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The Nidderdale Voices column with Olive Moyses

Olive Moyses.
Olive Moyses.

A very important event of the Pateley 1940s Weekend is THE WEDDING. Because the couple concerned are so well known and well loved we all feel that we are really taking part in this happy event. Our bride, Olive Moyses, was born in the dale and has lived all her life at Fellbeck.

In 1916 her father came with his mother and stepfather from Beckwithshaw to the farm. They liked the area and were looking for somewhere to settle permanently. Fell Beck House was only going to be a temporary residence but they liked it so much that they never moved.

I really love Fellbeck because it is my home. I have to stop and marvel at the scenery.

I really love Fellbeck because it is my home. I have to stop and marvel at the scenery.

Olive’s mother was a nurse from Leeds and Olive followed her into the nursing.

She trained and worked afterwards in Harrogate Old Hospital and then came out to the Dale as a Health Visitor. After stopping work for a time she was appointed part-time practice nurse in the Dales Medical practice and it is here that so many of us remember her.

It was also through her mother that Olive was introduced to Methodism. They went each week to the services held at Fellbeck Chapel. In her religion she found something that she wanted to share with others and this was to lead her to become a local preacher. Starting the training for this was a difficult commitment along with the farm and her nursing job, but she found when she was introduced to others taking the course that this helped her greatly.

Describe a typical day.

I am no longer involved in nursing but I have not retired. Farmers always seem to help one another. I have a very busy life on my farm. I am helped by a neighbour with lambing my 36 sheep and in return I raise his orphan lambs. Thankfully, most of the feeding is now done automatically but there still a few lambs that will not accept this and have to be bottle fed.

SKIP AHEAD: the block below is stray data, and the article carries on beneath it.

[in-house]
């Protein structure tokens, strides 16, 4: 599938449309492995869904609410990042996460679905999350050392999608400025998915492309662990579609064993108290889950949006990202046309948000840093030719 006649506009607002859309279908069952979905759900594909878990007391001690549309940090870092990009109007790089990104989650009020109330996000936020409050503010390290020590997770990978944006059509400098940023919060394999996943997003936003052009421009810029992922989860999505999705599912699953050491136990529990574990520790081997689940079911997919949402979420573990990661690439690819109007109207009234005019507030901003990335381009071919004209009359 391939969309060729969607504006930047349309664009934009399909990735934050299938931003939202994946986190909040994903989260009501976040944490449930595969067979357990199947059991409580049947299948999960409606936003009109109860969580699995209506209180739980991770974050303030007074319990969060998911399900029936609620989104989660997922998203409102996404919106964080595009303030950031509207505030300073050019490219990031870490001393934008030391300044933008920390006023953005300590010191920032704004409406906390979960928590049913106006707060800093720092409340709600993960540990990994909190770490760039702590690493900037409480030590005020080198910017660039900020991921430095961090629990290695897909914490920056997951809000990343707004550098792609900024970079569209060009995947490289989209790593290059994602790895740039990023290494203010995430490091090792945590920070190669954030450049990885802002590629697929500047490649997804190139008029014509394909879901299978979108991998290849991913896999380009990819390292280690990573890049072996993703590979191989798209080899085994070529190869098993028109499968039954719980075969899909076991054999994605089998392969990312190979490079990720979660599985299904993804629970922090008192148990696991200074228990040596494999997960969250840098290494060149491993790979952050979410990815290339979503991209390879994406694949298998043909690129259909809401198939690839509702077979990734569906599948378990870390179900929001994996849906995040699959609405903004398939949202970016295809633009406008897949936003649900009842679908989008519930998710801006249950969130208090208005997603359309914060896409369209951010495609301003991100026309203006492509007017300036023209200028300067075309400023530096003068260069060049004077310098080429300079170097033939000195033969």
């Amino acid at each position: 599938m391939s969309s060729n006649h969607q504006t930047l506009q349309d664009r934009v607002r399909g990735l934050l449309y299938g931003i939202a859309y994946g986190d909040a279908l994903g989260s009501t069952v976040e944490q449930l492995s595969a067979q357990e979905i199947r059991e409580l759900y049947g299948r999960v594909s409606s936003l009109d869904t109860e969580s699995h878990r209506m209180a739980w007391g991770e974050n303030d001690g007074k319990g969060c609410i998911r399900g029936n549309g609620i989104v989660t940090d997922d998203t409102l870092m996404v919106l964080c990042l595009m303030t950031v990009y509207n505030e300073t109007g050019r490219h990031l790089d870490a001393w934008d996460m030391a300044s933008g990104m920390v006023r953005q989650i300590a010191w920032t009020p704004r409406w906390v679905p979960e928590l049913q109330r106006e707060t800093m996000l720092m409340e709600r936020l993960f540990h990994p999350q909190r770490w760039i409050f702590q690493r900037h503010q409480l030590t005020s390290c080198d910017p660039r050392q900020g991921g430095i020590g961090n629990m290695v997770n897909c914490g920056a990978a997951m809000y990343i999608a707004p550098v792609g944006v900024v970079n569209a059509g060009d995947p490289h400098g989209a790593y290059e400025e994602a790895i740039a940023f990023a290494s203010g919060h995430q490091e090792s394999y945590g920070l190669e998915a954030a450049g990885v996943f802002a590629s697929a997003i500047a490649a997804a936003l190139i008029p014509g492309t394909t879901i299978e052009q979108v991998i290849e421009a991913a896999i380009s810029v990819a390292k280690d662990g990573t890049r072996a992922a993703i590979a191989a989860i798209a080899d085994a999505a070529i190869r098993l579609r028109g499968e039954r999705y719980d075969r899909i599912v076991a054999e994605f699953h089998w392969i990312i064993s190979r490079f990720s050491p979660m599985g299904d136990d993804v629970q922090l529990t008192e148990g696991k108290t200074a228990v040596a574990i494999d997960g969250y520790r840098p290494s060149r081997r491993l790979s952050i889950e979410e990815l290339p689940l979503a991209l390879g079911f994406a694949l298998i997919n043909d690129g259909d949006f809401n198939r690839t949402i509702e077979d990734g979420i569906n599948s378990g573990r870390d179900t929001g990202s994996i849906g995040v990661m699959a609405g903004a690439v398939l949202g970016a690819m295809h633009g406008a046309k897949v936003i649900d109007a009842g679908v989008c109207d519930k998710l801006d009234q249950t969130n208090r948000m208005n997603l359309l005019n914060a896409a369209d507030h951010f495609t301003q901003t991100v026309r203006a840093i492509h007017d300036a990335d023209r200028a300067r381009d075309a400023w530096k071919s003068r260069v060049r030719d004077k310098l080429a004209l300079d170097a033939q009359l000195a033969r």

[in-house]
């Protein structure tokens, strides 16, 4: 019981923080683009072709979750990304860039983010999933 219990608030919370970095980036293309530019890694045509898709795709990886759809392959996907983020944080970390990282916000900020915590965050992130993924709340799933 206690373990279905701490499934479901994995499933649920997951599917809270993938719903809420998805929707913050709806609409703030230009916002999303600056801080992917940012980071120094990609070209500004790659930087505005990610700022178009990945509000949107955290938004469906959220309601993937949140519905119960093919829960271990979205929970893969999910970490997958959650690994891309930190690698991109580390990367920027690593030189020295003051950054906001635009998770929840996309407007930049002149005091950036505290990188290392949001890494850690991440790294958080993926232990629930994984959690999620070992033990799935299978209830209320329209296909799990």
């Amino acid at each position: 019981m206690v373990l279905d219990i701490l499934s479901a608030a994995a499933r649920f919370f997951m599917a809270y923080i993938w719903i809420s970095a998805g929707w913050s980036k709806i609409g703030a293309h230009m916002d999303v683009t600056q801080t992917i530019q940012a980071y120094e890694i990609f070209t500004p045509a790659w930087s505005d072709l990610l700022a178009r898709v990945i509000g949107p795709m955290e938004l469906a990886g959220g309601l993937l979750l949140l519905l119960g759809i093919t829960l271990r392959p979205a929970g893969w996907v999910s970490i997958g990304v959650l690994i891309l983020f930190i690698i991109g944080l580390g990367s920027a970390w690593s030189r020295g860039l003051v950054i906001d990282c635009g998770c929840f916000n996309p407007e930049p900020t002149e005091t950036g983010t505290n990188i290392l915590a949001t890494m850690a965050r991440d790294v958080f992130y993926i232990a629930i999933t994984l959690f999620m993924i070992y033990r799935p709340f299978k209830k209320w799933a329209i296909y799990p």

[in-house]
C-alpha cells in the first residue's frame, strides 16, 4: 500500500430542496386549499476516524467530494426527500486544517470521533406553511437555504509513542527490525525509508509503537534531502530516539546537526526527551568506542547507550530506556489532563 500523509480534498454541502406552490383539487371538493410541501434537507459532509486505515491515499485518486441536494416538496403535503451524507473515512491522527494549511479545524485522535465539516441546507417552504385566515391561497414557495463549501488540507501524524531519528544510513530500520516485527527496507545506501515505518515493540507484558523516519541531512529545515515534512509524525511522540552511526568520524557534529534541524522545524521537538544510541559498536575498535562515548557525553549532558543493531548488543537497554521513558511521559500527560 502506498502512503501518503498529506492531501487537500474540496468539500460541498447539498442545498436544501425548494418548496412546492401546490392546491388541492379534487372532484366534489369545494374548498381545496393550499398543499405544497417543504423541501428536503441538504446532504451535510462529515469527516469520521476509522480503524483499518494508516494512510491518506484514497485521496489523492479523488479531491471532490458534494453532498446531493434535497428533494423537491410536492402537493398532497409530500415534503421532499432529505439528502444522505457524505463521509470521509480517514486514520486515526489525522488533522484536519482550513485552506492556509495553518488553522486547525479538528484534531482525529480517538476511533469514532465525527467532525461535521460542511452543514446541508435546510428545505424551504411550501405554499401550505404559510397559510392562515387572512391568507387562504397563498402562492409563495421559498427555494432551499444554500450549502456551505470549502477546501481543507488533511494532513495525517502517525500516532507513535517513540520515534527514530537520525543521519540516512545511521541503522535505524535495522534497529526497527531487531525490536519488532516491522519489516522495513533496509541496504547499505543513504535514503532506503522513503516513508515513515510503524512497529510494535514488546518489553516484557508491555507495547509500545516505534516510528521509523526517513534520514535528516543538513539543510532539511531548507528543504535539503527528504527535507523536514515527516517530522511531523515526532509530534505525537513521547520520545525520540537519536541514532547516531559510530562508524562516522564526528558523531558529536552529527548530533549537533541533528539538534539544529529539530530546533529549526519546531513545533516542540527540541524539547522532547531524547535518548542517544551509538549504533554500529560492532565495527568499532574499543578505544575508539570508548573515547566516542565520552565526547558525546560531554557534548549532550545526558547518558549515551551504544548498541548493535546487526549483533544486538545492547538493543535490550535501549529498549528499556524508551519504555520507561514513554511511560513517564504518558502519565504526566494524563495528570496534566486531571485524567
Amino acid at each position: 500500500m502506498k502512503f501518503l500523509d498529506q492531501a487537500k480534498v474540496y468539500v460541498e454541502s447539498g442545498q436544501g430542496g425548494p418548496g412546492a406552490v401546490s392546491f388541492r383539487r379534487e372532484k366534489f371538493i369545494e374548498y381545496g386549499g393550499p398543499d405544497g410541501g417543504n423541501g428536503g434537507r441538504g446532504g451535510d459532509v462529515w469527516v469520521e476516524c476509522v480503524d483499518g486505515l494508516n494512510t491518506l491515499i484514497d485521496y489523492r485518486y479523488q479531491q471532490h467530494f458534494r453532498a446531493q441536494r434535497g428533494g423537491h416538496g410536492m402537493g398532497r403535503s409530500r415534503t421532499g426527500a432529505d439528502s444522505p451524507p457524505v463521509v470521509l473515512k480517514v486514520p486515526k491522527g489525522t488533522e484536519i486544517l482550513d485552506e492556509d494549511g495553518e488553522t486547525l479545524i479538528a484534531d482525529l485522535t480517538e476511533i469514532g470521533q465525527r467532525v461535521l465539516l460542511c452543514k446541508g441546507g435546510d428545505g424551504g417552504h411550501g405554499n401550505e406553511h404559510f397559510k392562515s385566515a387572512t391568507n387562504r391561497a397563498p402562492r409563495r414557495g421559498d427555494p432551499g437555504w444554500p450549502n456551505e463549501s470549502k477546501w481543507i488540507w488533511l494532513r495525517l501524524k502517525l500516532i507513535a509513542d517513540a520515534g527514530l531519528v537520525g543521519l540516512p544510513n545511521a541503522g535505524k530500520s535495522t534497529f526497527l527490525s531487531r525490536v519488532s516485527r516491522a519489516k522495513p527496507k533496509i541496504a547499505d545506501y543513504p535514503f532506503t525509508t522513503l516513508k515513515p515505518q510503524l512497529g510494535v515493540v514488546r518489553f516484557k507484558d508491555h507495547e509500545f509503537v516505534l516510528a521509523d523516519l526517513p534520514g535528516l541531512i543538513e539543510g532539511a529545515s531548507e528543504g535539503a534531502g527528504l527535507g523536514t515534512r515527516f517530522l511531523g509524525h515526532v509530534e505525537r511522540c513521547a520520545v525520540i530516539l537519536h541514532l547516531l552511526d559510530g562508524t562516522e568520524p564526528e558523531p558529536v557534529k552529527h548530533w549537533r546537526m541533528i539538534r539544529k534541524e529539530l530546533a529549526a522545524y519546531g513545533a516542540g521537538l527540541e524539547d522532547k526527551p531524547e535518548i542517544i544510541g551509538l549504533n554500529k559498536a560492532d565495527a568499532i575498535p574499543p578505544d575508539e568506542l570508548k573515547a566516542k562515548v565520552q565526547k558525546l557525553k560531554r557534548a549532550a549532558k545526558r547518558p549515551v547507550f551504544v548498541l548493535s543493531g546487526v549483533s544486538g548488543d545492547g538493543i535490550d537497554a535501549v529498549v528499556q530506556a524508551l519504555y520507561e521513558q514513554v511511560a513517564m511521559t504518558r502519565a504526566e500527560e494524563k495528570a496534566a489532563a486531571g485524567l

I start the day about 7am by taking my two dogs for a walk. After breakfast the stock need to be checked and for most of the day I am outside.

Fortunately, I do have help in the house.

I may be called upon to drive someone to the hospital because I am still one of the voluntary drivers and then there is always visiting, not only friends but visiting through my church work.

What would be your perfect day out?

Something very simple. Chris and I had a perfect day out at Fountains Abbey. It was glorious weather and we took a picnic. The most important thing about a day out is that you should not have to rush back.

What is your favourite part of the Dale?

It is a beautiful Dale but I love Fellbeck. This of course is because it is my home, I know it so well and yet I have to stop and marvel at the scenery. There is new life on the farm and new projects to plan.

What is your favourite Nidderdale business?

I love going in Park View Stores. There is always such a welcome there and I feel they do so much for the Dale. They are always ready to deliver to farms and to people who find it difficult to go out to shop.

What is the biggest change you have seen in Nidderdale?

I find the breaking up of family farms very sad. The land is distributed and the homes go for expensive residences.

What makes Nidderdale special?

The scenery. The countryside seems to cope well with visitors without letting them spoil it.

If there is one thing that you could change what would it be?

I would like a more convenient transport system – particularly on the hospital run.